04/15/2024, 11.44
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The sad New Year of Colombo’s poor

by Melani Manel Perera

The economic crisis is being felt by street vendors for Avurudu, the national holiday celebrated in these hours that marks the beginning of the year for both Sinhalas and Tamils. 

Colombo (AsiaNews) – “We cannot afford to celebrate the Sinhala and Tamil New Year with joy. This year is more difficult than previous years. We don't have adequate daily income, it's difficult to buy new clothes and food. It's not a New Year's Eve for the poor."

These are the comments that were gathered in the Sri Lankan markets in recent hours while the country celebrated the Avurudu festival which marks the beginning of the new year for both the Buddhist and Hindu communities. The national holiday was a sad experience for the poor, who pay increasingly hard for the impact of the economic crisis.

“Although it is difficult to save, in the past we saved some of what we earned during the year planning to celebrate New Year's Eve in April. But after Covid, the revenue decreased little by little and there was no prosperity. This year is a loss for everyone," Saranapala Kasturi, a 58-year-old Sinhala Buddhist, fruit seller at the Colombo Fort Pedestrian, tells AsiaNews.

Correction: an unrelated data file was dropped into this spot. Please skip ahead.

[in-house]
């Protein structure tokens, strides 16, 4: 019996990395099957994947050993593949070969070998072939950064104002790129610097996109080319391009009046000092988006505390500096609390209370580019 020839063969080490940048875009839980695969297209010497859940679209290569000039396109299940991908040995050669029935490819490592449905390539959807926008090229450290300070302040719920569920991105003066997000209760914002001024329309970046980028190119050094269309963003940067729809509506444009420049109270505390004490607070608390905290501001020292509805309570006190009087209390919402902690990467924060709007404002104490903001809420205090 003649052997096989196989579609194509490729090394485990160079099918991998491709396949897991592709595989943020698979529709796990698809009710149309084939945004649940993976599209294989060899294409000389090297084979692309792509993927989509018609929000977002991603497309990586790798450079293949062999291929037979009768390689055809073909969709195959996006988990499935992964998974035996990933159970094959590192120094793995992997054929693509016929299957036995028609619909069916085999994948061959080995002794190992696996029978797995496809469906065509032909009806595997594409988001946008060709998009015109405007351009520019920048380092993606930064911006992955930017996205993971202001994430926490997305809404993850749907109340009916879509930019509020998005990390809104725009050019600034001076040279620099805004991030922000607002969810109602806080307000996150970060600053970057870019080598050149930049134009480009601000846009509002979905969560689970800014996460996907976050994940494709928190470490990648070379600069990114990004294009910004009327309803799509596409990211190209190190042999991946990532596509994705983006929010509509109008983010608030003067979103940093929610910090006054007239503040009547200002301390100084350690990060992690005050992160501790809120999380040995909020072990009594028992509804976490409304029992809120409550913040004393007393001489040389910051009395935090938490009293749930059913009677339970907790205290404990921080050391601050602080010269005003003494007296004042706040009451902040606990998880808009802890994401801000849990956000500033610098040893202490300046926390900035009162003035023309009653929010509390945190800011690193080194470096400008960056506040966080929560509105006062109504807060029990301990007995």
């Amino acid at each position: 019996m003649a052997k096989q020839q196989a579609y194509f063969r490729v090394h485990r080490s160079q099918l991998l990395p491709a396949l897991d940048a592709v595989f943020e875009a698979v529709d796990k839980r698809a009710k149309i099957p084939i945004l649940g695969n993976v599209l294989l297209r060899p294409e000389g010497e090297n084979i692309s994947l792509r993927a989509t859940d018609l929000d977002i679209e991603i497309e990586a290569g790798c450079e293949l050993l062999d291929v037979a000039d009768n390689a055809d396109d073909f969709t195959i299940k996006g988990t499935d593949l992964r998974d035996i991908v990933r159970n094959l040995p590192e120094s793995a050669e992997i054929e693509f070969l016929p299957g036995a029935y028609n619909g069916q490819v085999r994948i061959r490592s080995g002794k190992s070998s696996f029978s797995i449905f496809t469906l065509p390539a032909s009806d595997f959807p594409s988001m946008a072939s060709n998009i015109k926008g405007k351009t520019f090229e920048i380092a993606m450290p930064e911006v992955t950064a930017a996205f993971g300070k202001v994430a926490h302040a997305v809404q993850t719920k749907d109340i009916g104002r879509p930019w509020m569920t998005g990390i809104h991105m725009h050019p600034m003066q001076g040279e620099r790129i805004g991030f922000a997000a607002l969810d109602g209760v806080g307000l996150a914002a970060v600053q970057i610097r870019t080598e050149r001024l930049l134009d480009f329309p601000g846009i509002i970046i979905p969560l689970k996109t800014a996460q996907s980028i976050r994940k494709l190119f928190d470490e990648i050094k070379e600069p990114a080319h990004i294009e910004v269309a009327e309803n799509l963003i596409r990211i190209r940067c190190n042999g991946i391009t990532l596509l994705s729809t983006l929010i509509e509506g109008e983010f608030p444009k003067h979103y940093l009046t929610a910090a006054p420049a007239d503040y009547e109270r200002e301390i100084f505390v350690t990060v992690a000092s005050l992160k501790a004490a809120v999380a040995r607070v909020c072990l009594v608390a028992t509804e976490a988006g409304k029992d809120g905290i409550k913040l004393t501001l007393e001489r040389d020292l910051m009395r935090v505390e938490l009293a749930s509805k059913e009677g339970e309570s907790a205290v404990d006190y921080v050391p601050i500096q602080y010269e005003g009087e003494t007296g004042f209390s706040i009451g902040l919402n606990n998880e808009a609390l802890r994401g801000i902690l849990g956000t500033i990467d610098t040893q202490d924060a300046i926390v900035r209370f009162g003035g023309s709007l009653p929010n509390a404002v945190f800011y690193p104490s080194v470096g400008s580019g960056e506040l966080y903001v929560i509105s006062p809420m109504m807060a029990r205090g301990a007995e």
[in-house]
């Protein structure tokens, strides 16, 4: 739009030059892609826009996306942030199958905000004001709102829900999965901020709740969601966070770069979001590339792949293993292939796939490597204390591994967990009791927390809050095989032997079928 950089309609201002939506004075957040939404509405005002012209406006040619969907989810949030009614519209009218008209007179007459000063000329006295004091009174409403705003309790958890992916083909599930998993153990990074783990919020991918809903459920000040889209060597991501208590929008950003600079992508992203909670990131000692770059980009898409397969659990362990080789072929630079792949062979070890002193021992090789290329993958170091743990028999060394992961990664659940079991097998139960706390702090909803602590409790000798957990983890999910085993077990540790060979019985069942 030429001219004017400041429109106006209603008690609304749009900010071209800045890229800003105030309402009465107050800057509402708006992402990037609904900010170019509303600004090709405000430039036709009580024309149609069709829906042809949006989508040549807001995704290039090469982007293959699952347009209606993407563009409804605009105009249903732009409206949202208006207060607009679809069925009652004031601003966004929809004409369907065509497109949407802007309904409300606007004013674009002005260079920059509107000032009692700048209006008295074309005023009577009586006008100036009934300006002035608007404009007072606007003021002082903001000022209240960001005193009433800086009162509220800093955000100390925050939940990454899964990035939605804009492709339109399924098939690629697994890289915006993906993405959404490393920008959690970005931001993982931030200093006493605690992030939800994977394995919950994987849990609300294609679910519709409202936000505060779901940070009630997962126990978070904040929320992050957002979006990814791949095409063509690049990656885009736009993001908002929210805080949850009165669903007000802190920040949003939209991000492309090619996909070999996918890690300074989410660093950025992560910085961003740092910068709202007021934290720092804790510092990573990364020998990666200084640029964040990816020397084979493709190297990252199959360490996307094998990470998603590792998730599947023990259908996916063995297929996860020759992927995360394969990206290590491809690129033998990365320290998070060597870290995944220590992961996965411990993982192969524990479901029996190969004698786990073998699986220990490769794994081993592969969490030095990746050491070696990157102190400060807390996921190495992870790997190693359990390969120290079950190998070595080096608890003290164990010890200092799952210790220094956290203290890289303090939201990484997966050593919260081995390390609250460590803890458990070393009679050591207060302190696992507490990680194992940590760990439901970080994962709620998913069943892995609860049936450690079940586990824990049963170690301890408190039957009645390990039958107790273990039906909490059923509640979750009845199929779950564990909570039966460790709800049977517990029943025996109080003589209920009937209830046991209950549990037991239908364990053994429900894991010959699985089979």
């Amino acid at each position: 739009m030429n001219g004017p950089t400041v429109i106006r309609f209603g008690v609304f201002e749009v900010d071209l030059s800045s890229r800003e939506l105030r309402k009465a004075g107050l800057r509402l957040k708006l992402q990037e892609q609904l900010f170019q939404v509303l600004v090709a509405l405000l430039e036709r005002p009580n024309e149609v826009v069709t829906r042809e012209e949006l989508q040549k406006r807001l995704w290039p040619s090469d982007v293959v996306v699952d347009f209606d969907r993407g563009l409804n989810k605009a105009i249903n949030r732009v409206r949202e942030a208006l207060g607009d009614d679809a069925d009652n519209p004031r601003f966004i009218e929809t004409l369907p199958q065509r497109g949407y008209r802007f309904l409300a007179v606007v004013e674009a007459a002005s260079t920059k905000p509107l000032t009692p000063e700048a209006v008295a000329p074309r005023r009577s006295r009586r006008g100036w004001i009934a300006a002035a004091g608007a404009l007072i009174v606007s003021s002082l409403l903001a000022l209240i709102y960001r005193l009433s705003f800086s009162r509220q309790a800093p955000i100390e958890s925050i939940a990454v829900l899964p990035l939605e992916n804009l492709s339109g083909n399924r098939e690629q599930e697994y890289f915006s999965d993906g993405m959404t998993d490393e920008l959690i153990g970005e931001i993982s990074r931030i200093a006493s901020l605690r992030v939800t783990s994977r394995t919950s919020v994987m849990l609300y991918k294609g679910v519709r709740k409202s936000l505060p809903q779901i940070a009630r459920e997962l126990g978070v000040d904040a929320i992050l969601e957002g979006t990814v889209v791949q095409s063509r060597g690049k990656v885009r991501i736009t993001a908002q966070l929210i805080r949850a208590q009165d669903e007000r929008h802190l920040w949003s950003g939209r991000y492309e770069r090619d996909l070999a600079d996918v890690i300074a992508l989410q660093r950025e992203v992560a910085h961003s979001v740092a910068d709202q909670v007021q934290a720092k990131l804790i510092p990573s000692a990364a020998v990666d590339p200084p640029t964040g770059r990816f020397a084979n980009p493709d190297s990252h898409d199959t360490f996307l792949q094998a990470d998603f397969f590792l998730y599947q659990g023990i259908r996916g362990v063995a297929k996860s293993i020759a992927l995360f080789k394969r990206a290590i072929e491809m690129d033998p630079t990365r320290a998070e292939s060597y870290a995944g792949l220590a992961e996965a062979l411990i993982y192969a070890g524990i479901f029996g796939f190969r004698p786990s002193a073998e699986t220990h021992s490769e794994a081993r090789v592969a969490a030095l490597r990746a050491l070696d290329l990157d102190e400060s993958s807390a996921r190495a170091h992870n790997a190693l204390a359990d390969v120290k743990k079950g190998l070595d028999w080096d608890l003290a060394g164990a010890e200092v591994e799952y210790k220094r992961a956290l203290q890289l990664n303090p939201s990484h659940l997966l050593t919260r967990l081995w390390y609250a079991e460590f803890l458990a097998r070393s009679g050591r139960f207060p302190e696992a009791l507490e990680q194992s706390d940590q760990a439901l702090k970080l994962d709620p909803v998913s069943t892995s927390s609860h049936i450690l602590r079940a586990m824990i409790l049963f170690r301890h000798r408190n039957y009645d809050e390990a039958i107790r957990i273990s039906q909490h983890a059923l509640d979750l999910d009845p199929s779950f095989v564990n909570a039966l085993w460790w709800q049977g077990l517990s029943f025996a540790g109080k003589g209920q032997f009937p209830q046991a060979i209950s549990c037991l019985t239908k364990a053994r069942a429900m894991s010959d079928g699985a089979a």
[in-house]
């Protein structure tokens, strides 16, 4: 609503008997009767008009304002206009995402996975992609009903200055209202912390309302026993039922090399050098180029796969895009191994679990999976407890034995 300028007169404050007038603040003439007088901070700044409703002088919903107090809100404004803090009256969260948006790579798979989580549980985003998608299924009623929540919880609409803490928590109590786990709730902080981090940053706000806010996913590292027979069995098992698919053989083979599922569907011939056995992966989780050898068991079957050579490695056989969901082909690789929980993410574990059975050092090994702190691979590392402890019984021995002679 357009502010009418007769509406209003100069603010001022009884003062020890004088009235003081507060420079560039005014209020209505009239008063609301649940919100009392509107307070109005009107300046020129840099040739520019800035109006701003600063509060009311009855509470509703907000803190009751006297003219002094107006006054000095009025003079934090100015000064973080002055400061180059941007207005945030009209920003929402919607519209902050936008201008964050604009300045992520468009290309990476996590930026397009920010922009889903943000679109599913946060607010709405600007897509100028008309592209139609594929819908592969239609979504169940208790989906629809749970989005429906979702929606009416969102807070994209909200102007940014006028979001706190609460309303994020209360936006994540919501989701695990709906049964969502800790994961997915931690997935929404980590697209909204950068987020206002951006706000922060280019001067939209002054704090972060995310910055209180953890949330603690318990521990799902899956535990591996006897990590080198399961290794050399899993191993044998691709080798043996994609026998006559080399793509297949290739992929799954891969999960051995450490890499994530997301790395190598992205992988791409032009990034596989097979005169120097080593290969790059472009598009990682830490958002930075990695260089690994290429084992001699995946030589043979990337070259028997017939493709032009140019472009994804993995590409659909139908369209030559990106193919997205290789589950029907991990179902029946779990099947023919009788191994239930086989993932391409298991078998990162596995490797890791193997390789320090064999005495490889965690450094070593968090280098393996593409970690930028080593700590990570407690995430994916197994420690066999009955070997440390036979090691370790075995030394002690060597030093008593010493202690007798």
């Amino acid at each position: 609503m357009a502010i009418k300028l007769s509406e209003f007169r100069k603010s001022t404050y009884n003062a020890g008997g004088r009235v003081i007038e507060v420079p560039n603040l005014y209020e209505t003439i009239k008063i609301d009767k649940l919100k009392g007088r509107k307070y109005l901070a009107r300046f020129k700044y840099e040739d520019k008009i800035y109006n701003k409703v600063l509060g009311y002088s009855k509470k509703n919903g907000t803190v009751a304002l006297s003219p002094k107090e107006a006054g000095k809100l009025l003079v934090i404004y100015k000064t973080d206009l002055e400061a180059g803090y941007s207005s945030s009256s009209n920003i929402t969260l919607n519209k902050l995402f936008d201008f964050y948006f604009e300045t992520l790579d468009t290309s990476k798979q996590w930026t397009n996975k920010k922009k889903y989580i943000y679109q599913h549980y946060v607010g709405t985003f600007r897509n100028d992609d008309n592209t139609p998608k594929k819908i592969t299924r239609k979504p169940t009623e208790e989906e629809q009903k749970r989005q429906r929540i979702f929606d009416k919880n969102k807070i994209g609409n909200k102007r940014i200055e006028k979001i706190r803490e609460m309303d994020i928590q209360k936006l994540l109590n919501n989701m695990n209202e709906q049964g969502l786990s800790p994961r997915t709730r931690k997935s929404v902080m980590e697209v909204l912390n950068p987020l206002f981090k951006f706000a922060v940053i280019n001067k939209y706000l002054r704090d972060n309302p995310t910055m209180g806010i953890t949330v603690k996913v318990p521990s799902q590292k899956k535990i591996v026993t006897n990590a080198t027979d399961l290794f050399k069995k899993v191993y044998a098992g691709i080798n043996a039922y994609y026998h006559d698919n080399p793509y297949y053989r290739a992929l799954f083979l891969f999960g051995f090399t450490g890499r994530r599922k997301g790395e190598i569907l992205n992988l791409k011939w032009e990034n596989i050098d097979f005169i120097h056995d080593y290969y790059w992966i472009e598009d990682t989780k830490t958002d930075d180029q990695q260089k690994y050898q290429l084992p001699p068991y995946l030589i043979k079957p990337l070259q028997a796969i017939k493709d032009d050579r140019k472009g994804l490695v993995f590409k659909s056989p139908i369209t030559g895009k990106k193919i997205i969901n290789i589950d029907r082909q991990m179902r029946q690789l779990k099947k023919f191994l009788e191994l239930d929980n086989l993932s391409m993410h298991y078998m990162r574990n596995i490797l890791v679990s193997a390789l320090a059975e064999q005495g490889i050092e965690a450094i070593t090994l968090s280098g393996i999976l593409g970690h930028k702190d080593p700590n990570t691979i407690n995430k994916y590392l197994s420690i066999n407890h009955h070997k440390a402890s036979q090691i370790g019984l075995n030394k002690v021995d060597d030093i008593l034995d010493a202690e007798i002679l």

Saranapala, a father of three school-age girls, reaches the heart of the capital by bus from Homagama every morning at 5.

He takes two boxes of oranges from the fruit wholesaler and sells them on the pavement. In the past, he used to sell 4 boxes of fruit a day and leave Colombo at 4pm with 3000-4000 rupees.

"Today, to sell a box and a half of fruit, I have to shout until I taste blood in my throat, and at the end of the day I had to go home with 1000 rupees - he says again -. There are hundreds of people like me on this sidewalk. All we have left is sadness."

According to traders, most people have no money to spend this New Year. “Kavum, athirasa, kokis, aasmi: when people hear the prices of sweets they turn away. If once he bought 10 to 25 for each item, today he only buys one for one person,” Mabel Felicia, 60, who sells sweets at the Jaela public market, told AsiaNews.

Nadarasa Rasamani is a 45-year-old tricycle driver with two young children. He lives in a rented house in the Wattala area with his elderly mother, father, wife and two children. He said business is no longer business as usual.

Every day, at 6 am, he stops his three-wheeler near Hemas Private Hospital in Wattala and sells breakfast to people on their way to work until 8.30 am.

“We cannot afford to buy sweets and new clothes for our children or gifts for our parents - comments Nadarasa -. None of us want to take out a loan to do them. That's why my wife and I have sadly forgotten Avurudu."

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